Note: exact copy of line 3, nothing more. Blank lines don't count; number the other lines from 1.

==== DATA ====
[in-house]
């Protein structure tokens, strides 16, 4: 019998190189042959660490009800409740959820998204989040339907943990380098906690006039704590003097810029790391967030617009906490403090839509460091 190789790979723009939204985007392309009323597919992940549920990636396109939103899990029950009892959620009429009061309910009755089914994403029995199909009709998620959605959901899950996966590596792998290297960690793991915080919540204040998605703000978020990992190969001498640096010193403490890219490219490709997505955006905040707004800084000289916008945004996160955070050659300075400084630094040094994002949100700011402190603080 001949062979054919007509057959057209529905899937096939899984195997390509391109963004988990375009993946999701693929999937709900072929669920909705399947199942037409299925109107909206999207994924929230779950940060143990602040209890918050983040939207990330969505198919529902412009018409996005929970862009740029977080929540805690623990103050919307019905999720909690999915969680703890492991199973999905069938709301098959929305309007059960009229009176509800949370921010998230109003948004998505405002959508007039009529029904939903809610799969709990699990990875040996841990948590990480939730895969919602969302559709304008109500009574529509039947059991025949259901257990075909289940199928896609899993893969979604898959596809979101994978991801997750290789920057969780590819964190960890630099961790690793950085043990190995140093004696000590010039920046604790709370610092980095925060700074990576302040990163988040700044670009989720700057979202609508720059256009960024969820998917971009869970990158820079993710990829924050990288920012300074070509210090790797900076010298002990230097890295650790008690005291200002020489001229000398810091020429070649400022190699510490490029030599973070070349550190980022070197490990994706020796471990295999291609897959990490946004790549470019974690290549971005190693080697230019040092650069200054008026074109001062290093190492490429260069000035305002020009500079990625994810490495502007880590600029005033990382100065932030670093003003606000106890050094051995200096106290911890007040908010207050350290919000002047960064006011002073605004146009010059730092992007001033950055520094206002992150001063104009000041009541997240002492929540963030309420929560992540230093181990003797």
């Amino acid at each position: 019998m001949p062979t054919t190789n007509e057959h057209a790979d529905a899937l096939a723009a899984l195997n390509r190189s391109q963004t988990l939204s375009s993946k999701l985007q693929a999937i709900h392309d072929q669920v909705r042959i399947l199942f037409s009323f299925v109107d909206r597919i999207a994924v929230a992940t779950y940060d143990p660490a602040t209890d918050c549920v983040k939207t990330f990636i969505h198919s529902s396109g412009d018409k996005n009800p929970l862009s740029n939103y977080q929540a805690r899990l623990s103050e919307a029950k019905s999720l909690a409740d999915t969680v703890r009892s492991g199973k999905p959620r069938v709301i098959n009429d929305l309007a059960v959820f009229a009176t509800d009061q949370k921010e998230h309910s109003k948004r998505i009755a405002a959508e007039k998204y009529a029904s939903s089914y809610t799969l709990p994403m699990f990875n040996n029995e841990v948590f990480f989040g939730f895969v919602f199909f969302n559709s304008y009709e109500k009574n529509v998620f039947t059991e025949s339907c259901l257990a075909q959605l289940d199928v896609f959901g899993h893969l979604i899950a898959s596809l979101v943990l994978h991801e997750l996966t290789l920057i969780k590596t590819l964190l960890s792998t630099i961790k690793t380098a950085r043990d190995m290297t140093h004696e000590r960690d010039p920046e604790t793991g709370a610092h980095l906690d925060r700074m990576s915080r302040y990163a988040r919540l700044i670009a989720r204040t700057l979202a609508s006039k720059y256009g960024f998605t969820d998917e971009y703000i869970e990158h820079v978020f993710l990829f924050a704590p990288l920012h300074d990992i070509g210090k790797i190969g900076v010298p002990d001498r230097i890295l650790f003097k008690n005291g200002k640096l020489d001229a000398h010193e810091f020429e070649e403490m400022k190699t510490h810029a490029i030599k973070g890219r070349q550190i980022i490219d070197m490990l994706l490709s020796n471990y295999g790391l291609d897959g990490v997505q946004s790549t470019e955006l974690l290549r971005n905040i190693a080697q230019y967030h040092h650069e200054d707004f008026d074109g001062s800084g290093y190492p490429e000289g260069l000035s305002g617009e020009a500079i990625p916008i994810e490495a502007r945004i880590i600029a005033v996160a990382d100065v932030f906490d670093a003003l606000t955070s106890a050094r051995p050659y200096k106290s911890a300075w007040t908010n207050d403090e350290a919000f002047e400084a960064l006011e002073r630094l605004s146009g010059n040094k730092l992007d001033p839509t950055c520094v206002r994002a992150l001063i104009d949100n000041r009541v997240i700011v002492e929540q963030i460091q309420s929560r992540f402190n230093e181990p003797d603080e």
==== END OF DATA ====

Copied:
């Amino acid at each position: 019998m001949p062979t054919t190789n007509e057959h057209a790979d529905a899937l096939a723009a899984l195997n390509r190189s391109q963004t988990l939204s375009s993946k999701l985007q693929a999937i709900h392309d072929q669920v909705r042959i399947l199942f037409s009323f299925v109107d909206r597919i999207a994924v929230a992940t779950y940060d143990p660490a602040t209890d918050c549920v983040k939207t990330f990636i969505h198919s529902s396109g412009d018409k996005n009800p929970l862009s740029n939103y977080q929540a805690r899990l623990s103050e919307a029950k019905s999720l909690a409740d999915t969680v703890r009892s492991g199973k999905p959620r069938v709301i098959n009429d929305l309007a059960v959820f009229a009176t509800d009061q949370k921010e998230h309910s109003k948004r998505i009755a405002a959508e007039k998204y009529a029904s939903s089914y809610t799969l709990p994403m699990f990875n040996n029995e841990v948590f990480f989040g939730f895969v919602f199909f969302n559709s304008y009709e109500k009574n529509v998620f039947t059991e025949s339907c259901l257990a075909q959605l289940d199928v896609f959901g899993h893969l979604i899950a898959s596809l979101v943990l994978h991801e997750l996966t290789l920057i969780k590596t590819l964190l960890s792998t630099i961790k690793t380098a950085r043990d190995m290297t140093h004696e000590r960690d010039p920046e604790t793991g709370a610092h980095l906690d925060r700074m990576s915080r302040y990163a988040r919540l700044i670009a989720r204040t700057l979202a609508s006039k720059y256009g960024f998605t969820d998917e971009y703000i869970e990158h820079v978020f993710l990829f924050a704590p990288l920012h300074d990992i070509g210090k790797i190969g900076v010298p002990d001498r230097i890295l650790f003097k008690n005291g200002k640096l020489d001229a000398h010193e810091f020429e070649e403490m400022k190699t510490h810029a490029i030599k973070g890219r070349q550190i980022i490219d070197m490990l994706l490709s020796n471990y295999g790391l291609d897959g990490v997505q946004s790549t470019e955006l974690l290549r971005n905040i190693a080697q230019y967030h040092h650069e200054d707004f008026d074109g001062s800084g290093y190492p490429e000289g260069l000035s305002g617009e020009a500079i990625p916008i994810e490495a502007r945004i880590i600029a005033v996160a990382d100065v932030f906490d670093a003003l606000t955070s106890a050094r051995p050659y200096k106290s911890a300075w007040t908010n207050d403090e350290a919000f002047e400084a960064l006011e002073r630094l605004s146009g010059n040094k730092l992007d001033p839509t950055c520094v206002r994002a992150l001063i104009d949100n000041r009541v997240i700011v002492e929540q963030i460091q309420s929560r992540f402190n230093e181990p003797d603080e």